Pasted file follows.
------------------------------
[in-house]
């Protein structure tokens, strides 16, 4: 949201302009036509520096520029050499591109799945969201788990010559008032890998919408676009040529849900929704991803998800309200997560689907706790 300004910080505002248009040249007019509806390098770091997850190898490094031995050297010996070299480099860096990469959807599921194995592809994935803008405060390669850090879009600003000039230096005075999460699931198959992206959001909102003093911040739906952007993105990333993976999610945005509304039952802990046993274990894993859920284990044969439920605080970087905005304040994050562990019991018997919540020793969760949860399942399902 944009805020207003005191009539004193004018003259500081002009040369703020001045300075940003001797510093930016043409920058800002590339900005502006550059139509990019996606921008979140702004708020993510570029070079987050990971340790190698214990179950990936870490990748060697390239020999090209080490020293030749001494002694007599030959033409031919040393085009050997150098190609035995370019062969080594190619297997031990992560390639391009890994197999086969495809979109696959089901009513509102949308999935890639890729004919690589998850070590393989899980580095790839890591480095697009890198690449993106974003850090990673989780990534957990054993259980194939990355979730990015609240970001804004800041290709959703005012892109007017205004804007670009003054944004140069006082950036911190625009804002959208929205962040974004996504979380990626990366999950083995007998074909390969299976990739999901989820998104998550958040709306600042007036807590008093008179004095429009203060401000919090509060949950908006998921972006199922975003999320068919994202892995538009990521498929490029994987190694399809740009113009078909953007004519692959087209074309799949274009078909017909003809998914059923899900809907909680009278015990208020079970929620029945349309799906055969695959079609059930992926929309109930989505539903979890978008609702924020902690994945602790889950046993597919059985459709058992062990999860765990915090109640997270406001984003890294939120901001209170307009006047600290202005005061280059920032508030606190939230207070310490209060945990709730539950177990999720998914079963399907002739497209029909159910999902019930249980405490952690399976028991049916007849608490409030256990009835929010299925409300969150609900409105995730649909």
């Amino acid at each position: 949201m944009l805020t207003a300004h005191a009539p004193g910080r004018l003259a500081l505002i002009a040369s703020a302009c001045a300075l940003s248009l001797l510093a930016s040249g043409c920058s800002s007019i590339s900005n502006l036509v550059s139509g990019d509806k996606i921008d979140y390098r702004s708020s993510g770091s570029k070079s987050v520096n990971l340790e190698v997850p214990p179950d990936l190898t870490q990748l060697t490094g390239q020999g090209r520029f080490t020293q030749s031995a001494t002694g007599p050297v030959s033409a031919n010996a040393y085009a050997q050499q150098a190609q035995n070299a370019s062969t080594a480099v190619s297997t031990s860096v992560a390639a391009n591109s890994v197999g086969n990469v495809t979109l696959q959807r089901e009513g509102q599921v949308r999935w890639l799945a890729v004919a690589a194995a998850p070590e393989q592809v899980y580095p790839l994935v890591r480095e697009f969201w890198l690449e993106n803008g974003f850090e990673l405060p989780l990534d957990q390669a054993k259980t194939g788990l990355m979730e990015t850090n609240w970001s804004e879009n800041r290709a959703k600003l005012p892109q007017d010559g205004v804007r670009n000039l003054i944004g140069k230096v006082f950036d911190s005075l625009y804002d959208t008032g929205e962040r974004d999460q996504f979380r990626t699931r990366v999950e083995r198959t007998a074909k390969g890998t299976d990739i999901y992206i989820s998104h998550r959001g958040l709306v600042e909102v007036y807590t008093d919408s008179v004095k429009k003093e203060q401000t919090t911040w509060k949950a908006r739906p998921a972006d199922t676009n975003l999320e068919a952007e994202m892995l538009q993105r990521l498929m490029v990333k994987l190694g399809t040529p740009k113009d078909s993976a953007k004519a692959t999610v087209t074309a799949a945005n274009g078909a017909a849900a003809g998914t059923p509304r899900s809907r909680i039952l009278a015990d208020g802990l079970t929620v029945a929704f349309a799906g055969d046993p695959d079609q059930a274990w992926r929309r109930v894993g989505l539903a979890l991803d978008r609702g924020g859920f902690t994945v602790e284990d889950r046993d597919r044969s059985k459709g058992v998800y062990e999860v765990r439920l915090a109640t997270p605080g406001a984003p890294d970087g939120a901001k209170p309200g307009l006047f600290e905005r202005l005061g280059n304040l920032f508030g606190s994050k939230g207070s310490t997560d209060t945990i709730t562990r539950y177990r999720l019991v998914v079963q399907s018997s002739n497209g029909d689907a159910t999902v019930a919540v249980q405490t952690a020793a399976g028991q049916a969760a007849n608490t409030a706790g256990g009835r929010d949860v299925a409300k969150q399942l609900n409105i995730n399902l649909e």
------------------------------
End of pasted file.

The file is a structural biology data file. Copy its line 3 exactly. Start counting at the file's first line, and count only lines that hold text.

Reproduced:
């Amino acid at each position: 949201m944009l805020t207003a300004h005191a009539p004193g910080r004018l003259a500081l505002i002009a040369s703020a302009c001045a300075l940003s248009l001797l510093a930016s040249g043409c920058s800002s007019i590339s900005n502006l036509v550059s139509g990019d509806k996606i921008d979140y390098r702004s708020s993510g770091s570029k070079s987050v520096n990971l340790e190698v997850p214990p179950d990936l190898t870490q990748l060697t490094g390239q020999g090209r520029f080490t020293q030749s031995a001494t002694g007599p050297v030959s033409a031919n010996a040393y085009a050997q050499q150098a190609q035995n070299a370019s062969t080594a480099v190619s297997t031990s860096v992560a390639a391009n591109s890994v197999g086969n990469v495809t979109l696959q959807r089901e009513g509102q599921v949308r999935w890639l799945a890729v004919a690589a194995a998850p070590e393989q592809v899980y580095p790839l994935v890591r480095e697009f969201w890198l690449e993106n803008g974003f850090e990673l405060p989780l990534d957990q390669a054993k259980t194939g788990l990355m979730e990015t850090n609240w970001s804004e879009n800041r290709a959703k600003l005012p892109q007017d010559g205004v804007r670009n000039l003054i944004g140069k230096v006082f950036d911190s005075l625009y804002d959208t008032g929205e962040r974004d999460q996504f979380r990626t699931r990366v999950e083995r198959t007998a074909k390969g890998t299976d990739i999901y992206i989820s998104h998550r959001g958040l709306v600042e909102v007036y807590t008093d919408s008179v004095k429009k003093e203060q401000t919090t911040w509060k949950a908006r739906p998921a972006d199922t676009n975003l999320e068919a952007e994202m892995l538009q993105r990521l498929m490029v990333k994987l190694g399809t040529p740009k113009d078909s993976a953007k004519a692959t999610v087209t074309a799949a945005n274009g078909a017909a849900a003809g998914t059923p509304r899900s809907r909680i039952l009278a015990d208020g802990l079970t929620v029945a929704f349309a799906g055969d046993p695959d079609q059930a274990w992926r929309r109930v894993g989505l539903a979890l991803d978008r609702g924020g859920f902690t994945v602790e284990d889950r046993d597919r044969s059985k459709g058992v998800y062990e999860v765990r439920l915090a109640t997270p605080g406001a984003p890294d970087g939120a901001k209170p309200g307009l006047f600290e905005r202005l005061g280059n304040l920032f508030g606190s994050k939230g207070s310490t997560d209060t945990i709730t562990r539950y177990r999720l019991v998914v079963q399907s018997s002739n497209g029909d689907a159910t999902v019930a919540v249980q405490t952690a020793a399976g028991q049916a969760a007849n608490t409030a706790g256990g009835r929010d949860v299925a409300k969150q399942l609900n409105i995730n399902l649909e």